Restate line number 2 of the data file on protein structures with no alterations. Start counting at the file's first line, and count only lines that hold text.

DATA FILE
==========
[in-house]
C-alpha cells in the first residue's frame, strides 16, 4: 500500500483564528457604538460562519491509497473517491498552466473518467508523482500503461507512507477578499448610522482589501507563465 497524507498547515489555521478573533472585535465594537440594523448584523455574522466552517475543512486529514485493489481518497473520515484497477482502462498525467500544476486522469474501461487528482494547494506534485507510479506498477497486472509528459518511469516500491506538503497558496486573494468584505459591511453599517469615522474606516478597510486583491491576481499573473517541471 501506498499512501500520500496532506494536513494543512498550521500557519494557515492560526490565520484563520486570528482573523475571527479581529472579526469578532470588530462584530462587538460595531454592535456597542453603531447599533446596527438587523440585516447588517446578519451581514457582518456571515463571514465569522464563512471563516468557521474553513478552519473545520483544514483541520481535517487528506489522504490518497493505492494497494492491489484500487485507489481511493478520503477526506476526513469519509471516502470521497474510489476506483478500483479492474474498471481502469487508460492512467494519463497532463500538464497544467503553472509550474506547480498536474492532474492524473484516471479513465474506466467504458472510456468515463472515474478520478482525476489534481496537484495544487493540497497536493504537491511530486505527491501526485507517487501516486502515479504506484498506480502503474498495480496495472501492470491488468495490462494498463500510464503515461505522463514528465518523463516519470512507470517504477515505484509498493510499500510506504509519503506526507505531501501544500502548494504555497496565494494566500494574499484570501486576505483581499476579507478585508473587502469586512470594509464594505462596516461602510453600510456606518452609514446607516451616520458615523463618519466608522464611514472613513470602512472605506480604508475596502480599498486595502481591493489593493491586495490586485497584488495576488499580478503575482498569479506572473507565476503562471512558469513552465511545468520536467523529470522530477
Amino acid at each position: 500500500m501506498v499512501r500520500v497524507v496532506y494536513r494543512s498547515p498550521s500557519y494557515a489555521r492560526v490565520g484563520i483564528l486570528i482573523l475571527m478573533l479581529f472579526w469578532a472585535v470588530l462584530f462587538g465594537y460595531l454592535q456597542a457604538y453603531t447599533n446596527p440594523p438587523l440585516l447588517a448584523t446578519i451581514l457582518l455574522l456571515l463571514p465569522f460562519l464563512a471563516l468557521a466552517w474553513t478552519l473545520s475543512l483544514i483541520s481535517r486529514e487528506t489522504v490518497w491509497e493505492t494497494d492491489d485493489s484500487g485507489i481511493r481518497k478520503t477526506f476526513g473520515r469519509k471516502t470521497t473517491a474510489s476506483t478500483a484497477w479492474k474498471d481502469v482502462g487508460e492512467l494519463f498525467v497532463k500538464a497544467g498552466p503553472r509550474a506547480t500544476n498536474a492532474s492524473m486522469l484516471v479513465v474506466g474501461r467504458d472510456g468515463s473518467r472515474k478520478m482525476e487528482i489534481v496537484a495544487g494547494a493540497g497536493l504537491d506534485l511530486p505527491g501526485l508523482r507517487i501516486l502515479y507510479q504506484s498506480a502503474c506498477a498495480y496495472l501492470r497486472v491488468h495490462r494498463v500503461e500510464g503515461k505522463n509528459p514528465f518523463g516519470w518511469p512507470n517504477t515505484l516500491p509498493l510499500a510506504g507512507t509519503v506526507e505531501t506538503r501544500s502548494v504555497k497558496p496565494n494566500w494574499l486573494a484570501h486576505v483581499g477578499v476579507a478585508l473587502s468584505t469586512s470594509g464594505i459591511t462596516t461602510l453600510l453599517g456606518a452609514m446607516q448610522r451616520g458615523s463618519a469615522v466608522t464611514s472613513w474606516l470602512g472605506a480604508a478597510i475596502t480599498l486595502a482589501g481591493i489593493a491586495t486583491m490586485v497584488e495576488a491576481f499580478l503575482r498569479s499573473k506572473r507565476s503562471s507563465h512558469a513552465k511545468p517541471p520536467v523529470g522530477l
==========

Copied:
C-alpha cells in the first residue's frame, strides 16, 4: 500500500483564528457604538460562519491509497473517491498552466473518467508523482500503461507512507477578499448610522482589501507563465 497524507498547515489555521478573533472585535465594537440594523448584523455574522466552517475543512486529514485493489481518497473520515484497477482502462498525467500544476486522469474501461487528482494547494506534485507510479506498477497486472509528459518511469516500491506538503497558496486573494468584505459591511453599517469615522474606516478597510486583491491576481499573473517541471 501506498499512501500520500496532506494536513494543512498550521500557519494557515492560526490565520484563520486570528482573523475571527479581529472579526469578532470588530462584530462587538460595531454592535456597542453603531447599533446596527438587523440585516447588517446578519451581514457582518456571515463571514465569522464563512471563516468557521474553513478552519473545520483544514483541520481535517487528506489522504490518497493505492494497494492491489484500487485507489481511493478520503477526506476526513469519509471516502470521497474510489476506483478500483479492474474498471481502469487508460492512467494519463497532463500538464497544467503553472509550474506547480498536474492532474492524473484516471479513465474506466467504458472510456468515463472515474478520478482525476489534481496537484495544487493540497497536493504537491511530486505527491501526485507517487501516486502515479504506484498506480502503474498495480496495472501492470491488468495490462494498463500510464503515461505522463514528465518523463516519470512507470517504477515505484509498493510499500510506504509519503506526507505531501501544500502548494504555497496565494494566500494574499484570501486576505483581499476579507478585508473587502469586512470594509464594505462596516461602510453600510456606518452609514446607516451616520458615523463618519466608522464611514472613513470602512472605506480604508475596502480599498486595502481591493489593493491586495490586485497584488495576488499580478503575482498569479506572473507565476503562471512558469513552465511545468520536467523529470522530477